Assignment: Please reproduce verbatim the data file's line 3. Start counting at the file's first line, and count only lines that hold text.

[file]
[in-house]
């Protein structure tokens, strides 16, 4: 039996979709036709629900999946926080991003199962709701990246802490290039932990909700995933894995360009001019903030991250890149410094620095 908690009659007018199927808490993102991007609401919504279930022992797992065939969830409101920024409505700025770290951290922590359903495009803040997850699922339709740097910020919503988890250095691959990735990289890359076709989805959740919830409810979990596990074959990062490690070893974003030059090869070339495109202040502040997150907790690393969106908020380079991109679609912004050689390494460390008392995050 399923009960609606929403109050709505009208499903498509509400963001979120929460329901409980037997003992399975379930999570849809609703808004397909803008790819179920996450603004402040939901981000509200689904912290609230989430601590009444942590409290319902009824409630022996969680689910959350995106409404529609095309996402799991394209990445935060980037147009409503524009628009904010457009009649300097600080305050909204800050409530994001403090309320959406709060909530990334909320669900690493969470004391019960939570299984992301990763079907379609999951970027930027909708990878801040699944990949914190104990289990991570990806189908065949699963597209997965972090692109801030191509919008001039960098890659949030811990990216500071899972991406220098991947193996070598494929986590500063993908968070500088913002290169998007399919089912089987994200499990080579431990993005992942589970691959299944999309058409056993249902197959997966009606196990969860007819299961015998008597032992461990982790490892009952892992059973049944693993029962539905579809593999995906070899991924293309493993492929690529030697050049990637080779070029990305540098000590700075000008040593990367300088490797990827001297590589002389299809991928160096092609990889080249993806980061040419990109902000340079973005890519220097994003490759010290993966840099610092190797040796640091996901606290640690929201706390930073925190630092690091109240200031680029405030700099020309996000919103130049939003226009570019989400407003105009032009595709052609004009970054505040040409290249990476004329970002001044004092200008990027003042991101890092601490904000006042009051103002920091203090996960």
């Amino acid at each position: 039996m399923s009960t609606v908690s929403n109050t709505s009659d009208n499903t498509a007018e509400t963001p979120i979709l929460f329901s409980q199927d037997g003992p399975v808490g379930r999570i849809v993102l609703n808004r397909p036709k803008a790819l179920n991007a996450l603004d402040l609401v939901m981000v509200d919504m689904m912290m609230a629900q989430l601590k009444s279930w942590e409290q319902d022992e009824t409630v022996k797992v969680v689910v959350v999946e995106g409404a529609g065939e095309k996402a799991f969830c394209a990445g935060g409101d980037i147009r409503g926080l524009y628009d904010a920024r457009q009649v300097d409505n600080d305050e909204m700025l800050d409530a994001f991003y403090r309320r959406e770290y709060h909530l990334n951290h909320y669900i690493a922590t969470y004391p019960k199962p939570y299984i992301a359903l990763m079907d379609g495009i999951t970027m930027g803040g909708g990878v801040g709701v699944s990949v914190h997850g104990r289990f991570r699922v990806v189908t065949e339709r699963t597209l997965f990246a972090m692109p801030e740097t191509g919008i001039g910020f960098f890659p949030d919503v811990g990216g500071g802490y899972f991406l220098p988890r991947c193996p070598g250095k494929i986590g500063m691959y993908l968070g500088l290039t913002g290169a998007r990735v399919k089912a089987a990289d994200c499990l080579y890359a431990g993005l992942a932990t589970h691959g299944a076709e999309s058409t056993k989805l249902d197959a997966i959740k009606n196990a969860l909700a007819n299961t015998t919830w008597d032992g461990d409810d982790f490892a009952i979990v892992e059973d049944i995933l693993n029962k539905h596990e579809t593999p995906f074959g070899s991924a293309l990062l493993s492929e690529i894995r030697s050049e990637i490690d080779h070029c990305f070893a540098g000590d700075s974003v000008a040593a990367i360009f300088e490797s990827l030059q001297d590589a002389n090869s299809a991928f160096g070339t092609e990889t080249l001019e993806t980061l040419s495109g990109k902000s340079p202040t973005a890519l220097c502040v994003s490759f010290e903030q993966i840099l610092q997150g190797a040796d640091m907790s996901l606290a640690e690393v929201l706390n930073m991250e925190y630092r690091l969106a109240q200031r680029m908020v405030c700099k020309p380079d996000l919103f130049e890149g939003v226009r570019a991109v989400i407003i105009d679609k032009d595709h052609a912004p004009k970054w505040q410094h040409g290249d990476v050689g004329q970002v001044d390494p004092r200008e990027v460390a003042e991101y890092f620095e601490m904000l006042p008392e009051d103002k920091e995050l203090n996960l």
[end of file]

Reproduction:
């Amino acid at each position: 039996m399923s009960t609606v908690s929403n109050t709505s009659d009208n499903t498509a007018e509400t963001p979120i979709l929460f329901s409980q199927d037997g003992p399975v808490g379930r999570i849809v993102l609703n808004r397909p036709k803008a790819l179920n991007a996450l603004d402040l609401v939901m981000v509200d919504m689904m912290m609230a629900q989430l601590k009444s279930w942590e409290q319902d022992e009824t409630v022996k797992v969680v689910v959350v999946e995106g409404a529609g065939e095309k996402a799991f969830c394209a990445g935060g409101d980037i147009r409503g926080l524009y628009d904010a920024r457009q009649v300097d409505n600080d305050e909204m700025l800050d409530a994001f991003y403090r309320r959406e770290y709060h909530l990334n951290h909320y669900i690493a922590t969470y004391p019960k199962p939570y299984i992301a359903l990763m079907d379609g495009i999951t970027m930027g803040g909708g990878v801040g709701v699944s990949v914190h997850g104990r289990f991570r699922v990806v189908t065949e339709r699963t597209l997965f990246a972090m692109p801030e740097t191509g919008i001039g910020f960098f890659p949030d919503v811990g990216g500071g802490y899972f991406l220098p988890r991947c193996p070598g250095k494929i986590g500063m691959y993908l968070g500088l290039t913002g290169a998007r990735v399919k089912a089987a990289d994200c499990l080579y890359a431990g993005l992942a932990t589970h691959g299944a076709e999309s058409t056993k989805l249902d197959a997966i959740k009606n196990a969860l909700a007819n299961t015998t919830w008597d032992g461990d409810d982790f490892a009952i979990v892992e059973d049944i995933l693993n029962k539905h596990e579809t593999p995906f074959g070899s991924a293309l990062l493993s492929e690529i894995r030697s050049e990637i490690d080779h070029c990305f070893a540098g000590d700075s974003v000008a040593a990367i360009f300088e490797s990827l030059q001297d590589a002389n090869s299809a991928f160096g070339t092609e990889t080249l001019e993806t980061l040419s495109g990109k902000s340079p202040t973005a890519l220097c502040v994003s490759f010290e903030q993966i840099l610092q997150g190797a040796d640091m907790s996901l606290a640690e690393v929201l706390n930073m991250e925190y630092r690091l969106a109240q200031r680029m908020v405030c700099k020309p380079d996000l919103f130049e890149g939003v226009r570019a991109v989400i407003i105009d679609k032009d595709h052609a912004p004009k970054w505040q410094h040409g290249d990476v050689g004329q970002v001044d390494p004092r200008e990027v460390a003042e991101y890092f620095e601490m904000l006042p008392e009051d103002k920091e995050l203090n996960l």